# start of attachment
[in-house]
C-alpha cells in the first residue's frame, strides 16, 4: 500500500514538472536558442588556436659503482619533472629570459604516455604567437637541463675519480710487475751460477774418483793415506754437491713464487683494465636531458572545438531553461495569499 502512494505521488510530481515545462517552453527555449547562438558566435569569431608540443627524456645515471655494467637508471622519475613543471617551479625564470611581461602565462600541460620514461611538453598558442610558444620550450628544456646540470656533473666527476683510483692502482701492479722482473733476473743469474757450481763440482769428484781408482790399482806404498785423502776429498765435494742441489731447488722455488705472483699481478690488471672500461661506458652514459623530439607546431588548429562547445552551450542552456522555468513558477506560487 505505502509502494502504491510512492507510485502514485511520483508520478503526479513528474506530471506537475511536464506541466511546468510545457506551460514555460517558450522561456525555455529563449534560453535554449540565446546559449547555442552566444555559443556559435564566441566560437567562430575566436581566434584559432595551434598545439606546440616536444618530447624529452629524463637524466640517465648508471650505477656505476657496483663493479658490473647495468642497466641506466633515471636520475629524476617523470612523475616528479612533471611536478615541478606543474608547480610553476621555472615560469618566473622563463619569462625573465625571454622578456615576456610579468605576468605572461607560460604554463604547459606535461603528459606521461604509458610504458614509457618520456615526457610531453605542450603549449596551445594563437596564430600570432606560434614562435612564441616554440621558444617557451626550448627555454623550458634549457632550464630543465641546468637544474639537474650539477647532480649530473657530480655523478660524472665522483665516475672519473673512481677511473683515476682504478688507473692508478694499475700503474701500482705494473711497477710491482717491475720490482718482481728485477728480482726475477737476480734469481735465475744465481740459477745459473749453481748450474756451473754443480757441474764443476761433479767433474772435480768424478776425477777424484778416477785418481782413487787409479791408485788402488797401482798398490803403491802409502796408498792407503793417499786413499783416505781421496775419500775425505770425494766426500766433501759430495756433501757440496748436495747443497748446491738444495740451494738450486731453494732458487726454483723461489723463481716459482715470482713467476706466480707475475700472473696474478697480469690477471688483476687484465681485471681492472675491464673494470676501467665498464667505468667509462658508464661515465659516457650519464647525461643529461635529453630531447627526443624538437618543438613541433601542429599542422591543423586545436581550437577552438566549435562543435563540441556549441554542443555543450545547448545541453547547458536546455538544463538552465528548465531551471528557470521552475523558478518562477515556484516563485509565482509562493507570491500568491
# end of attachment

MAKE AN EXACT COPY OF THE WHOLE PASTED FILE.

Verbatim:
[in-house]
C-alpha cells in the first residue's frame, strides 16, 4: 500500500514538472536558442588556436659503482619533472629570459604516455604567437637541463675519480710487475751460477774418483793415506754437491713464487683494465636531458572545438531553461495569499 502512494505521488510530481515545462517552453527555449547562438558566435569569431608540443627524456645515471655494467637508471622519475613543471617551479625564470611581461602565462600541460620514461611538453598558442610558444620550450628544456646540470656533473666527476683510483692502482701492479722482473733476473743469474757450481763440482769428484781408482790399482806404498785423502776429498765435494742441489731447488722455488705472483699481478690488471672500461661506458652514459623530439607546431588548429562547445552551450542552456522555468513558477506560487 505505502509502494502504491510512492507510485502514485511520483508520478503526479513528474506530471506537475511536464506541466511546468510545457506551460514555460517558450522561456525555455529563449534560453535554449540565446546559449547555442552566444555559443556559435564566441566560437567562430575566436581566434584559432595551434598545439606546440616536444618530447624529452629524463637524466640517465648508471650505477656505476657496483663493479658490473647495468642497466641506466633515471636520475629524476617523470612523475616528479612533471611536478615541478606543474608547480610553476621555472615560469618566473622563463619569462625573465625571454622578456615576456610579468605576468605572461607560460604554463604547459606535461603528459606521461604509458610504458614509457618520456615526457610531453605542450603549449596551445594563437596564430600570432606560434614562435612564441616554440621558444617557451626550448627555454623550458634549457632550464630543465641546468637544474639537474650539477647532480649530473657530480655523478660524472665522483665516475672519473673512481677511473683515476682504478688507473692508478694499475700503474701500482705494473711497477710491482717491475720490482718482481728485477728480482726475477737476480734469481735465475744465481740459477745459473749453481748450474756451473754443480757441474764443476761433479767433474772435480768424478776425477777424484778416477785418481782413487787409479791408485788402488797401482798398490803403491802409502796408498792407503793417499786413499783416505781421496775419500775425505770425494766426500766433501759430495756433501757440496748436495747443497748446491738444495740451494738450486731453494732458487726454483723461489723463481716459482715470482713467476706466480707475475700472473696474478697480469690477471688483476687484465681485471681492472675491464673494470676501467665498464667505468667509462658508464661515465659516457650519464647525461643529461635529453630531447627526443624538437618543438613541433601542429599542422591543423586545436581550437577552438566549435562543435563540441556549441554542443555543450545547448545541453547547458536546455538544463538552465528548465531551471528557470521552475523558478518562477515556484516563485509565482509562493507570491500568491